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The problem of private key distribution is solved in the “public key infrastructure” (PKI) with two keys. The owner has both a private key and a public key. The private key, of course, is maintained with great secrecy, but the public key of the owner is widely distributed, often even available through the Internet. The public and private keys are related mathematically, but it is not computationally feasible to derive one key on the basis of knowledge of the other.
In the public key infrastructure, the sender of an electronic message creates a “message digest” and encrypts the digest, utilizing the private key of the sender. The encrypted digest is the “digital signature.” The recipient of the message then uses the public key of the sender to decrypt the message.
One problem remains in the public key infrastructure: How can the receiver have confidence that the key obtained publicly is in actual fact the authentic key of the sender?
The public key infrastructure seeks to solve this problem by using a trusted third party as a certifying authority (CA), which may be a bank or a bank consortium. The CA issues certificates to its subscribers. A certificate issued by the CA identifies the CA, identifies the subscriber, contains the subscriber’s public key, states the time period in which the public key is operational, and is digitally signed by the CA.
The subscriber sends the certificate to persons with whom the subscriber wishes to do business, and those persons rely on the certificate as proof of the subscriber’s identity. Because the certificate is digitally signed (see the earlier description of digital signatures) by the CA, the recipient of the certificate can use the public key of the CA to verify the digital signature of the CA on the certificate.
The term electronic check (or e-check) refers rather vaguely to paperless payment systems. More specifically, the term may be applied to the conversion of a consumer’s check into an ACH debit transfer, as described in the discussion of ACH transactions in Chapter 6. It may also be applied to telephone-initiated or Internet-initiated ACH transactions.
Check conversion at the point of purchase is a good illustration of what may be called an “electronic check” transaction. For
Commerce and Payments in Cyberspace
example, the consumer at a department store hands a check to the clerk at the cash register. The merchant inserts the check into a check reader that records the routing number, account number, and check number from the MICR line on the check. A sign may be posted next to the cash register indicating that checks presented at the register may be used to create “electronic checks” to be sent for collection by debits to the consumer’s account. The cashier voids the check and gives the consumer the voided check and a receipt. The monthly bank statement received by the consumer shows the merchant’s name as well as the check number and the date of the debit.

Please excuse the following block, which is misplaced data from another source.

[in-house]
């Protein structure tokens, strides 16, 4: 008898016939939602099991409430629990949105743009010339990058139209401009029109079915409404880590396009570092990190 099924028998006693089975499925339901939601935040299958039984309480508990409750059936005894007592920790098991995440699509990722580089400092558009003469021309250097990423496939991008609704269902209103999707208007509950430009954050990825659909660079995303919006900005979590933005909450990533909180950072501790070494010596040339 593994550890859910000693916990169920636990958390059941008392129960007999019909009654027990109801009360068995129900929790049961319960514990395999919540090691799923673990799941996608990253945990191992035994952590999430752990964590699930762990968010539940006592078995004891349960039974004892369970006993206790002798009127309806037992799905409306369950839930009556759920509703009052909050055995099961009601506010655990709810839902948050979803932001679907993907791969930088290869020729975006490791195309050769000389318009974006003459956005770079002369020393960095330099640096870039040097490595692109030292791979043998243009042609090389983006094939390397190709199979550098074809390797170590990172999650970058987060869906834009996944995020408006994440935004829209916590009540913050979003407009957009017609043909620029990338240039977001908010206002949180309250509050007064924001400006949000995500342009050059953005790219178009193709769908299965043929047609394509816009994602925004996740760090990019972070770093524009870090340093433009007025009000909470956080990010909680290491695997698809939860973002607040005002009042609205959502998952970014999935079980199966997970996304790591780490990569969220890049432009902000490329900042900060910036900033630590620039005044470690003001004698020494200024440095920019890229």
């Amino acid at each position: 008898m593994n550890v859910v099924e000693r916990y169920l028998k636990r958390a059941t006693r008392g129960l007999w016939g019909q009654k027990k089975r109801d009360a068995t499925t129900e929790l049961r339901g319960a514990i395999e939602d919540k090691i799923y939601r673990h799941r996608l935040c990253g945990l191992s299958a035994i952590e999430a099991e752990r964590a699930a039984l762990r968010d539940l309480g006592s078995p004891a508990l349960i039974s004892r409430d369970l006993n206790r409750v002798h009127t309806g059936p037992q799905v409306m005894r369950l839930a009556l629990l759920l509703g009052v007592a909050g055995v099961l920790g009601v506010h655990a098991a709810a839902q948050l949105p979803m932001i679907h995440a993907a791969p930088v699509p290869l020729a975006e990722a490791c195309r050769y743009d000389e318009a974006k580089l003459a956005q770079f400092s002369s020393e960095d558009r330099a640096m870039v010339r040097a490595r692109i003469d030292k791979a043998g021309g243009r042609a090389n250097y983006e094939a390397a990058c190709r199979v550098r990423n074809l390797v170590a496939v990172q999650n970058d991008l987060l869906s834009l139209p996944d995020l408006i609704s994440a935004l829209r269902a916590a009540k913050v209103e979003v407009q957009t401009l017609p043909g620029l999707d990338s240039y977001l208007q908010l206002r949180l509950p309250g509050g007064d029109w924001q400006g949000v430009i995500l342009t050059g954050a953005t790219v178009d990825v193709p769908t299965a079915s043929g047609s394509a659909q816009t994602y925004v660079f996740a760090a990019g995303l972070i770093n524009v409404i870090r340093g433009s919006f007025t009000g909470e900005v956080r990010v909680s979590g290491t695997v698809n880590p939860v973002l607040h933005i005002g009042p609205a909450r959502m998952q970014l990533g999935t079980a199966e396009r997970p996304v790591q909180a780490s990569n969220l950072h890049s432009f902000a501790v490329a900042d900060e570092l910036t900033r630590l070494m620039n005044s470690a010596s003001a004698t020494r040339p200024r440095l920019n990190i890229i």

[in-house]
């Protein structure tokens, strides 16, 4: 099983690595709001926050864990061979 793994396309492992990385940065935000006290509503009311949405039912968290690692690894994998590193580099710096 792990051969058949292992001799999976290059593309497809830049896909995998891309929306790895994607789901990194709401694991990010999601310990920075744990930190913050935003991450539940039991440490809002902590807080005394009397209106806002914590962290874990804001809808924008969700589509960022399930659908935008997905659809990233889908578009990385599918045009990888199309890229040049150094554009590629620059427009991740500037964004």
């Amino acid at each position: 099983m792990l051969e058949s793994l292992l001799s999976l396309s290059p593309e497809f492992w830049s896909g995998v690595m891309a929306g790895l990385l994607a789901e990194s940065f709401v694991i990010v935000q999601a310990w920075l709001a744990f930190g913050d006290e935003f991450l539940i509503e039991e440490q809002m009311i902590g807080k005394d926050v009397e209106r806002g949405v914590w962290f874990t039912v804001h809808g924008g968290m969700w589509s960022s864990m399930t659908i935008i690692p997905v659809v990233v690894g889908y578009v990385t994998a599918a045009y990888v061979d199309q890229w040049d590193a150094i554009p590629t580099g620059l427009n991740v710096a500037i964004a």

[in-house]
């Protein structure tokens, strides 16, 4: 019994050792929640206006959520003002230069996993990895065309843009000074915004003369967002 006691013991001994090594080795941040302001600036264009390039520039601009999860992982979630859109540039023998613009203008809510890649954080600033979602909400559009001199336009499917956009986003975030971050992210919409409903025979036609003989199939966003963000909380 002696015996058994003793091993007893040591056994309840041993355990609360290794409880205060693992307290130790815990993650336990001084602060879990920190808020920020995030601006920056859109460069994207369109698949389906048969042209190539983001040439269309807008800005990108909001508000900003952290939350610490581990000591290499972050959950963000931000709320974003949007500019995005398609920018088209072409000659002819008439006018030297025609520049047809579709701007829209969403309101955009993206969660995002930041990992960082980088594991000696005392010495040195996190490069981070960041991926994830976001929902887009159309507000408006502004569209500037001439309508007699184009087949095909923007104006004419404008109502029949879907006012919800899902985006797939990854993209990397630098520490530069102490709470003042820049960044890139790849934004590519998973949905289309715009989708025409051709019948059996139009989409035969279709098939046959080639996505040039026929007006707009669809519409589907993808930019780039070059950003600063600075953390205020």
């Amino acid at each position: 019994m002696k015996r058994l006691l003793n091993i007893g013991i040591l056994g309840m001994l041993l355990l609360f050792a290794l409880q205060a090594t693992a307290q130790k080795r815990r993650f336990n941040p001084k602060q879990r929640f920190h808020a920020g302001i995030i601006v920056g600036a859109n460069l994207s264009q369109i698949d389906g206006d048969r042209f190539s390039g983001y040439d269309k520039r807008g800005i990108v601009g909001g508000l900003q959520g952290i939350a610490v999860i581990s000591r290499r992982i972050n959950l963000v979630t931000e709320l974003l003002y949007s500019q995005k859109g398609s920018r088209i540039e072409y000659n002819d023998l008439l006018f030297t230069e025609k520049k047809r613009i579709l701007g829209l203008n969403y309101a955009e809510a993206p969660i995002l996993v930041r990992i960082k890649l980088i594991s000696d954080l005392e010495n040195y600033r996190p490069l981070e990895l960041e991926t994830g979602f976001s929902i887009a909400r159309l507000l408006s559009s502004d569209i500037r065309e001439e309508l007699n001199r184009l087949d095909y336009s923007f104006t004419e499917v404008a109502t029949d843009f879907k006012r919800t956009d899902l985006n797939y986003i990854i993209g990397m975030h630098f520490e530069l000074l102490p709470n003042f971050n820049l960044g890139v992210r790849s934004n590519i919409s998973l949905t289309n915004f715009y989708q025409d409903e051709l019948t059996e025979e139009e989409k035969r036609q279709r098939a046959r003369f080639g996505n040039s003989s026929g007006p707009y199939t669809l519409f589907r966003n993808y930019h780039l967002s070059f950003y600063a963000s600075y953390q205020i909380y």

The great advantage of check conversion for merchants is in the cost savings—in particular, savings in front-end and backoffice time and labor in collecting and reconciling checks for deposit into the merchant’s depository bank, as well as in check deposit and encoding fees. In addition, the merchant receives earlier notification of returned checks, approximately 3 to 6 days in the case of a returned ACH debit entry, as opposed to about 8 to 12 days for a paper check. The earlier notice improves collection efforts and fraud detection.
Other examples of ACH transactions that can be described as involving electronic checks are “accounts receivable” entries, “returned check” entries, “telephone-initiated” entries, and “Internet-initiated” entries.
An accounts receivable entry and a returned check entry also start with a consumer’s check. In an accounts receivable entry, the consumer mails the check to a merchant or to the merchant’s dropbox. Instead of depositing the check, the merchant voids it and uses the information on the check to initiate a debit entry to the consumer’s account. In a returned check entry, the merchant uses the information on a check that has been returned for insufficient funds to initiate the debit entry to the consumer’s account.
In a telephone-initiated entry, the consumer authorizes a merchant over the telephone to initiate the debit transfer. The ACH rules allow such entries only if the consumer has purchased goods
Electronic Bill Presentment and Payment
from the merchant within the past two years, there is a written agreement between the consumer and the merchant, or it is the consumer (not the merchant) who initiated the telephone call. In an Internet-initiated entry, the consumer authorizes a merchant to initiate a debit transfer from the consumer’s account while the consumer is shopping on the merchant’s web site.